is it legal? is it balanced? how does it make you feel?

Imagine hearing the following financial news; "Today, the market in sow bellies is down, soybeans are stable, and the market in human embryos is up." Recent developments in embryonic research have moved us one step closer to that scenario.

The Jones Institute for Reproductive Medicine in Virginia announced last week that they intentionally created human embryos from donor eggs and sperm with the sole purpose of conducting destructive research on nascent humans. The twelve egg donors were paid $1500 to $2000 each, about what the average egg donor receives. The sperm donors were paid about $50 each. So, that means that the money earned from the destruction of human offspring can pay a month's house mortgage for a woman and dinner for two for a man.

In a second case, Massachusetts-based company Advanced Cell Technology (ACT) admitted it was attempting to clone human embryos for the purposes of harvesting stem cells from those embryos. ACT is a privately-funded, for-profit biotechnology industry leader.

Associated Press biotechnology writer Paul Elias broke the story on Friday, July 13th, that the Jones Institute, ACT, and Geron Inc., a Menlo Park, California, biotechnology company are racing to develop large numbers of embryonic stem cells to supply a market they hope will open up as soon as President Bush makes up his mind about federal funding for embryonic stem cell research.

Elias claims that "Geron buys leftover frozen embryos from fertility clinics and cracks them open to obtain the stem cells."

A market in human beings is not a future possibility, it is a present reality. What these companies are doing can only be described as human embryo farming: producing human embryos for a biotechnological research harvest. Only, instead of "farming," we really ought to call it "pharming" since what they hope to do is to be the first to make a claim on a pharmaceutical treatment that will earn huge profits.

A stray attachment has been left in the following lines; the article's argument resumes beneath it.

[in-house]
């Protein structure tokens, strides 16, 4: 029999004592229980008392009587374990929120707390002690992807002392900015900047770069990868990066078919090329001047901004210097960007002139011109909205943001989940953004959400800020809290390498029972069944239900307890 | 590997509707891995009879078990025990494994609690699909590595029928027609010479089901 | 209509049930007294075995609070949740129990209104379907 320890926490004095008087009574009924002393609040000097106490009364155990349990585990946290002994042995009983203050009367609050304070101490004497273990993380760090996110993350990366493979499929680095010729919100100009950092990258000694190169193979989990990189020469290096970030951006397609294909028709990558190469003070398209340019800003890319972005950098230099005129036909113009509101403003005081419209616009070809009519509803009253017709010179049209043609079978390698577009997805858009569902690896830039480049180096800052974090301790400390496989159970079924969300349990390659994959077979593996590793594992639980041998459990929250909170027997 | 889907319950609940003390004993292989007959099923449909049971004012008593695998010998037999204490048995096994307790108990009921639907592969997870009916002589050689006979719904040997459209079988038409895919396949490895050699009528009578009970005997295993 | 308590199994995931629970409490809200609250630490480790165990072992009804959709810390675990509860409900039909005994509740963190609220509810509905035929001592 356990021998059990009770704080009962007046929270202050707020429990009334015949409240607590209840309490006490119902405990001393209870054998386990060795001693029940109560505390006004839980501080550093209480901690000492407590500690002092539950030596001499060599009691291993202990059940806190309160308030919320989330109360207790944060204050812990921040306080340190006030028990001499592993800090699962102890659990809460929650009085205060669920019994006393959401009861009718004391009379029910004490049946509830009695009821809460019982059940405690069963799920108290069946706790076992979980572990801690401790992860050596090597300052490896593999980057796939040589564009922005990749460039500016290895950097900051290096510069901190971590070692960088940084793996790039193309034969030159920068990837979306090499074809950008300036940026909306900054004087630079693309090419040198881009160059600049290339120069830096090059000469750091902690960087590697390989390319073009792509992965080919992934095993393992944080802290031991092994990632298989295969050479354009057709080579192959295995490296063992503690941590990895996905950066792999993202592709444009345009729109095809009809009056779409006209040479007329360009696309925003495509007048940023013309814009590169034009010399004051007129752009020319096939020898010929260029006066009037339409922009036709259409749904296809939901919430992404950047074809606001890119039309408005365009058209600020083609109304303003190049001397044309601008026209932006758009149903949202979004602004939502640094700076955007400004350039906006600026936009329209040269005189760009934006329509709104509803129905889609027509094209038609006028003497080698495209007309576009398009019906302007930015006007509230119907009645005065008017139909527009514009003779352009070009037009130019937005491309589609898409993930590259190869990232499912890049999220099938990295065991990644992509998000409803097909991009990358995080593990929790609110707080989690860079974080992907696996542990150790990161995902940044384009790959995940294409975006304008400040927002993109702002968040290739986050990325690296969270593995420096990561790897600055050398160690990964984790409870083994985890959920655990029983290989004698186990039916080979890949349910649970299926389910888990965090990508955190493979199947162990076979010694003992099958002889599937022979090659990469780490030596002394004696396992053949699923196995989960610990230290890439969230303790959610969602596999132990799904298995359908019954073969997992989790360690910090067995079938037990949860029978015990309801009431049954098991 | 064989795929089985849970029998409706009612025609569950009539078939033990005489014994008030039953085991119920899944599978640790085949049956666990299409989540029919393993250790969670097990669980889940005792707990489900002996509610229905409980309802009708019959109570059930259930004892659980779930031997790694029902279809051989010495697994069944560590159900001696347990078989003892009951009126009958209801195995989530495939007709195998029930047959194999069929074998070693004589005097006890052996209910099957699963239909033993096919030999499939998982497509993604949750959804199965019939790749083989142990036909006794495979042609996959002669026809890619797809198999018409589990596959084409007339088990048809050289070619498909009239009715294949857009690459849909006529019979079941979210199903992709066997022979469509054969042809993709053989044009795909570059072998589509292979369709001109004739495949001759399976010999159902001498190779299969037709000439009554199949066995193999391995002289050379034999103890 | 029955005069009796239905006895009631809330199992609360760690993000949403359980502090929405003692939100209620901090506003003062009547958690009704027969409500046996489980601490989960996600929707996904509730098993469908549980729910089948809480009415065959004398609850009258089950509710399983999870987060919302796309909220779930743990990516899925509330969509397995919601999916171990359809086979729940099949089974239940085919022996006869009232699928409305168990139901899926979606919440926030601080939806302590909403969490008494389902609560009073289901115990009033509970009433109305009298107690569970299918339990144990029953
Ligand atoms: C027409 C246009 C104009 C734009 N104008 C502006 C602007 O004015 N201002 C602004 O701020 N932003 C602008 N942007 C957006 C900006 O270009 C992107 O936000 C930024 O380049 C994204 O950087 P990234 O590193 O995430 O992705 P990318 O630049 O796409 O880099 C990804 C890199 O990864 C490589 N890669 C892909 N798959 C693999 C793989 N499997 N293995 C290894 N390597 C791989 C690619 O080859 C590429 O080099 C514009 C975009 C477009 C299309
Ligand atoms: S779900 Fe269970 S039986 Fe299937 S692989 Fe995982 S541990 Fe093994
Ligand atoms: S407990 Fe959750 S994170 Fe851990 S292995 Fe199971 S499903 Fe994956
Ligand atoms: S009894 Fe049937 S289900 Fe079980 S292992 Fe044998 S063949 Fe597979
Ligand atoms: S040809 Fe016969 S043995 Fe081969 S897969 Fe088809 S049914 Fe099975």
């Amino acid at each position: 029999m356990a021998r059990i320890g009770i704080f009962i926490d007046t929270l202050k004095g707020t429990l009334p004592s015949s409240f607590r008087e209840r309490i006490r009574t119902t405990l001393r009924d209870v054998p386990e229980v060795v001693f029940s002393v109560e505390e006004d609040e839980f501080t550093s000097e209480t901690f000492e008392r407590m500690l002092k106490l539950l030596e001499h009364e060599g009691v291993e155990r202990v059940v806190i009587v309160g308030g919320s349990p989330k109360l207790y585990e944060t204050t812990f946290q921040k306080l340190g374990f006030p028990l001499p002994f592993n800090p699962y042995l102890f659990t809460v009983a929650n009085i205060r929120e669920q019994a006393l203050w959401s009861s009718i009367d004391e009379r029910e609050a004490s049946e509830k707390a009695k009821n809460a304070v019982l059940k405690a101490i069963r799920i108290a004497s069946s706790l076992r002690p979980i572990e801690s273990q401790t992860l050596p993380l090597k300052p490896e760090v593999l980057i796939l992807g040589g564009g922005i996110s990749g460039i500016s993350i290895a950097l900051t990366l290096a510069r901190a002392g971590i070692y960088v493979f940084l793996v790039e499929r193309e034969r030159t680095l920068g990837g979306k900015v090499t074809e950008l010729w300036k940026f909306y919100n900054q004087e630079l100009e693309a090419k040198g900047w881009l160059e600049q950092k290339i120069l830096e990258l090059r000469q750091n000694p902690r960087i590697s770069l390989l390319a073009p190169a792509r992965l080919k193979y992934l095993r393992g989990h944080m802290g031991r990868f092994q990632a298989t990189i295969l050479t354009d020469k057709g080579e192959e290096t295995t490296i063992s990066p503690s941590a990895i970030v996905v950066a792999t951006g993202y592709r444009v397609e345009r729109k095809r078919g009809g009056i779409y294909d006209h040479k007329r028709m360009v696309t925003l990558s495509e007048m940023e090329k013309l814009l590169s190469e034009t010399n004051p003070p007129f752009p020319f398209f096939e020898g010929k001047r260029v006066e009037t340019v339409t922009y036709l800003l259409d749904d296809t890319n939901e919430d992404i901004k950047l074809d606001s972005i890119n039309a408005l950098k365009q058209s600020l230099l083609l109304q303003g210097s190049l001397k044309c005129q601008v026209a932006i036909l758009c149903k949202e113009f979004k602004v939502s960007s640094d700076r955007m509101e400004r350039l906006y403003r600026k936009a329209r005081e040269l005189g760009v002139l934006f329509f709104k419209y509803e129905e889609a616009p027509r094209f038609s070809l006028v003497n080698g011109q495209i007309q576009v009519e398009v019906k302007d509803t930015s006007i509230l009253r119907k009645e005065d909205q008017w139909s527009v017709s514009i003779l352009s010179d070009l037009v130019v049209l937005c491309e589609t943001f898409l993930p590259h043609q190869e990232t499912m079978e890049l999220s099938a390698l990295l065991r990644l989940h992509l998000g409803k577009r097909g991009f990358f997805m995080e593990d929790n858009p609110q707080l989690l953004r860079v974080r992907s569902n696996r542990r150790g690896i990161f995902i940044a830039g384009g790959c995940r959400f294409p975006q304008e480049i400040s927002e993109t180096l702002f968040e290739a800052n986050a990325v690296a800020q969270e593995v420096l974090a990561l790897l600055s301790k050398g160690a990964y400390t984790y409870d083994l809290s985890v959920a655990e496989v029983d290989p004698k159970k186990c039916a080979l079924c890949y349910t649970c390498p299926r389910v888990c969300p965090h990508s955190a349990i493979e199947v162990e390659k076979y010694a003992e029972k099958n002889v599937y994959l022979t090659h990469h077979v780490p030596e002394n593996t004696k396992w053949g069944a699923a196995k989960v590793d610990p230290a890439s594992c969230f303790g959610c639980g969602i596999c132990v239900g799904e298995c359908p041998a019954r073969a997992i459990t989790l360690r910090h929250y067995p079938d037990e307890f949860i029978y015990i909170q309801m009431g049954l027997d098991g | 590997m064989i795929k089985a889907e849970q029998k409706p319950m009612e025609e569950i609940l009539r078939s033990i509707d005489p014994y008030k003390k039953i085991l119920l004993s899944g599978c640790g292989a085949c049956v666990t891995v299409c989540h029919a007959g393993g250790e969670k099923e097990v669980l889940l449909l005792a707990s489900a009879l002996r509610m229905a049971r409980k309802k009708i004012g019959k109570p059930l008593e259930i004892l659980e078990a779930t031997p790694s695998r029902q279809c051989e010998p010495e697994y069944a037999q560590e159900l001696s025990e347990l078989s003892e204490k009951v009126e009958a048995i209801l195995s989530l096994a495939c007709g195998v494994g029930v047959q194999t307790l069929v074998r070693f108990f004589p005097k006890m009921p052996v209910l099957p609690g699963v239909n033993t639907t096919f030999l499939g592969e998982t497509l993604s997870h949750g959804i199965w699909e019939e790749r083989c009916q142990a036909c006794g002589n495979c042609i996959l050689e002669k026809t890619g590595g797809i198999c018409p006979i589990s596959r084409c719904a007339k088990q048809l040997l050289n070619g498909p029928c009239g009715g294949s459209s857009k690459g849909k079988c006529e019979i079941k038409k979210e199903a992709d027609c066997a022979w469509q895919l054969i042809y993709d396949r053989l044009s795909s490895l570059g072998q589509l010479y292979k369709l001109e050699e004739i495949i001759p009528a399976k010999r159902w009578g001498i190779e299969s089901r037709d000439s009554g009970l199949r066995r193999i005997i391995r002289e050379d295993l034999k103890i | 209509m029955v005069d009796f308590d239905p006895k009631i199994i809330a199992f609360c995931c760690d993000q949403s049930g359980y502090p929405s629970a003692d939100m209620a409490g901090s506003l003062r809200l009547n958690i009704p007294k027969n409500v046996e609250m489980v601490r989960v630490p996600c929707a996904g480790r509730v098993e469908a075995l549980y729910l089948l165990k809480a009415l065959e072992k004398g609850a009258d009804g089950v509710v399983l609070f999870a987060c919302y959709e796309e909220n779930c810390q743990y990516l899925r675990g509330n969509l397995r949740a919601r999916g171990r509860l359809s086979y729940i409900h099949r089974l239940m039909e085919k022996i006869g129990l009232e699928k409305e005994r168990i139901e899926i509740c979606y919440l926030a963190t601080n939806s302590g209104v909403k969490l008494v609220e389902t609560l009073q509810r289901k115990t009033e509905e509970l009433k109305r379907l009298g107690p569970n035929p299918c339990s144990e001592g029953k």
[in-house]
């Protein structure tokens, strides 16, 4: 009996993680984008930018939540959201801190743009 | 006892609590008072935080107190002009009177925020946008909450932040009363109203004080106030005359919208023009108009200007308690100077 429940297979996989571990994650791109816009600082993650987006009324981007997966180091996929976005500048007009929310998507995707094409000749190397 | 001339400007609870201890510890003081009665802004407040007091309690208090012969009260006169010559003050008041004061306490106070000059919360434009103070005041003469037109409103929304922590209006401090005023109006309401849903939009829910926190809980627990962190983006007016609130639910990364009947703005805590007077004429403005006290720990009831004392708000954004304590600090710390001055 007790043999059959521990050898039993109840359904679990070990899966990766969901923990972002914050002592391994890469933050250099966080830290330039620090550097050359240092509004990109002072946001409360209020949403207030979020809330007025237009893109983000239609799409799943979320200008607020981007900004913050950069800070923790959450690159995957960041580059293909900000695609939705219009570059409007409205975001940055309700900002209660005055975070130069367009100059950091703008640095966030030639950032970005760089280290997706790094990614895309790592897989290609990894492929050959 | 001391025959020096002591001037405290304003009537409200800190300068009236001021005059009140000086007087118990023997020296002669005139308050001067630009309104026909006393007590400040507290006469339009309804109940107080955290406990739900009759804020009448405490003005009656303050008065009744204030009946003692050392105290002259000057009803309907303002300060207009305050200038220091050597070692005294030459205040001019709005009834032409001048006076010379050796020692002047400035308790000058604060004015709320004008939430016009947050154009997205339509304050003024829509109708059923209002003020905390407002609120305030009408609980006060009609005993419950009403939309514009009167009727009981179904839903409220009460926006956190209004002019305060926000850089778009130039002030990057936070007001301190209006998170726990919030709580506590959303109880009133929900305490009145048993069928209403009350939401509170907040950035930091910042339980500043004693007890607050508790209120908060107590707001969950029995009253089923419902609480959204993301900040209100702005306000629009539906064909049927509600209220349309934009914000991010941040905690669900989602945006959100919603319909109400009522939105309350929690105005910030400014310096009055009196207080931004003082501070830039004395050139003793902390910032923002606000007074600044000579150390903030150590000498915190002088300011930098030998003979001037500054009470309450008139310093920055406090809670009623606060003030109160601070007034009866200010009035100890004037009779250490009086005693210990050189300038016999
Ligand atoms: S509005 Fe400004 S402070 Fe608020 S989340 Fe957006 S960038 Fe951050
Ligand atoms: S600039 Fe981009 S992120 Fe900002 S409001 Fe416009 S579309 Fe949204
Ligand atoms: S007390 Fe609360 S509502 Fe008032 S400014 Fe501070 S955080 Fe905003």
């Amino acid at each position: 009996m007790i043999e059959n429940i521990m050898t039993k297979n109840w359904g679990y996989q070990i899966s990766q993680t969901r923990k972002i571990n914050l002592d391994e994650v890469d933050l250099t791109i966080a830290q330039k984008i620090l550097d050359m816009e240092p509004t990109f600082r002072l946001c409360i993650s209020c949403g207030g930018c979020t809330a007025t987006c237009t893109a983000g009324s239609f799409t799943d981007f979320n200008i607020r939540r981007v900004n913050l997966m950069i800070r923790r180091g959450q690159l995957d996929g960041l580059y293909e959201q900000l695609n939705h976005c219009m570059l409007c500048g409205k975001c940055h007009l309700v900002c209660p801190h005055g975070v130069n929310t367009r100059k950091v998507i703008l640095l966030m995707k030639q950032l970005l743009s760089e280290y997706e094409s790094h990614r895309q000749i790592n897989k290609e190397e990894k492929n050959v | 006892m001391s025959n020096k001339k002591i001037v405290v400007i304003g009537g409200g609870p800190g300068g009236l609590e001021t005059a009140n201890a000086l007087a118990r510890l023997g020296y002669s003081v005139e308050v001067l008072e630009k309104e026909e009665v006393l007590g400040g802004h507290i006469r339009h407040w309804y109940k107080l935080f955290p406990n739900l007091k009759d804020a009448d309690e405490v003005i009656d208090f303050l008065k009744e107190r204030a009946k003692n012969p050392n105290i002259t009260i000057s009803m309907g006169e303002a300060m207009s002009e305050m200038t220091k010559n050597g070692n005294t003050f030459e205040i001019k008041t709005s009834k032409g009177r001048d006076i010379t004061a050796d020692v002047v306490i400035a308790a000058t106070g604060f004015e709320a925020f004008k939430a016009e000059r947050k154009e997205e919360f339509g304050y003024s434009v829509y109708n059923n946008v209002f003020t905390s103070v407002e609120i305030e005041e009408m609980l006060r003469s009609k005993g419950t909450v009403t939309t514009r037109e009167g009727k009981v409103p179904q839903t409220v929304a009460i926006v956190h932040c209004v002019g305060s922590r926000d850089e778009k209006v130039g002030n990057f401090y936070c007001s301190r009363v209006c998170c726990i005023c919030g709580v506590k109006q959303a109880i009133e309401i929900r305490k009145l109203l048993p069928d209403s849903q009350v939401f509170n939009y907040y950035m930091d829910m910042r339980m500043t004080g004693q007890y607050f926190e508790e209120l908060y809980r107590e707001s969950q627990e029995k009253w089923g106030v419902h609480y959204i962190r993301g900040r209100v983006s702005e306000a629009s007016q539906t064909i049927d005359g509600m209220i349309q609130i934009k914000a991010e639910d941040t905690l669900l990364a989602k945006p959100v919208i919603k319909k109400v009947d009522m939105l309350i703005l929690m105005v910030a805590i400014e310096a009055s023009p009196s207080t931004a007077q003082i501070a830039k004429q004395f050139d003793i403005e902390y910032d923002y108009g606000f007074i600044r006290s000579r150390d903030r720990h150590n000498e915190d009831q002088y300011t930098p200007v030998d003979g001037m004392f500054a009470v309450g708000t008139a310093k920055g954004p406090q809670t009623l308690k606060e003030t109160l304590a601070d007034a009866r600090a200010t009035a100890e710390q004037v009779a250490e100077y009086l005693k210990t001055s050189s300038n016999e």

Of course the morning "pharm report" won't be announcing that the market in embryos is gaining strength-that would be too traumatic for most Americans. Instead, ACT's ethics committee suggests that a human embryo cloned for research purposes should be called an "activated egg" or "ovasome."

What they call their "crop" or "product" is a very important marketing decision. The fertility drug Pergonal, for instance, would not likely be as popular if it were called what it is, "Derivative of Urine." Market share will not rise as high if their product's name is off-putting or offensive. "Ovasome" sounds like a breakfast drink to be mixed with milk. "I'll just have 'Ovasome'," you can imagine Dad saying as he comes down the stairs in the morning.

Make no mistake about it, this is not silly, it's dangerous. Human beings and their body parts are being bought and sold, created and destroyed, planted and harvested, for profit or potential profit. Human beings and their parts have become commodities, like sow bellies, corn and soybeans.

In their recent book, Body Bazaar: The Market for Human Tissues in the Biotechnology Age, Lori Andrews and Dorothy Nelkin argue that the value of human body tissue in the biotechnology age--and the potential for profitable patents derived from it--encourages doctors and researchers to think about people differently . . . Body parts are extracted like a mineral, harvested like a crop, or mined like a resource."

Do we really want to view human embryos as either farms or pharms, especially when the harvesting requires the destruction of the embryo? It's one thing to use umbilical cords retrieved after the birth of a baby for research, it's another thing to remove the baby's life-giving tissues for potential profitable pharmaceuticals. Yet the "pharmers" at Jones Institute, ACT and Geron are encouraging us to commodify tiny humans. These nascent human beings are being imperiled by our own biotechnological avarice. "Biotechnological uses," say Andrews and Nelkin, "risk running roughshod over social values and personal beliefs." Indeed.

Americans should repudiate the commodification of human embryos. They are not crops to be harvested. They are not "pharms" to be cultivated. After all, hard as it is to believe, you and I were once tiny human embryos. Didn't we have a right not to be bought and sold at the "pharmers market?"

2 Answers

  • Anonymous
    1 decade ago
    Favorite Answer

    Why the 'sanctity of life' spiel over this and not at the homelessness and other toxic conditions America has created in Iraq over their illegal war?

    When you incarcerate the Busher and his Bush Leaguers as the war criminals they are - and that evil troll Hate-me Hank Kissinger - I will try to care about your issue.

    ... Can't help feeling it's only really your own people you care about here - not about those whose poverty is exploited to provide wealthy Americans with, say, healthy pink livers and kidneys and so on. ...

  • Irv S
    Lv 7
    1 decade ago

    I do admit to some uncertainty about just when an embryo

    might become 'human', but a blastoderm isn't there yet.

    I find the idea that Government is considering imposing

    it's rule on what an individual might decide to do with

    his own DNA a far more outrageous prospect.

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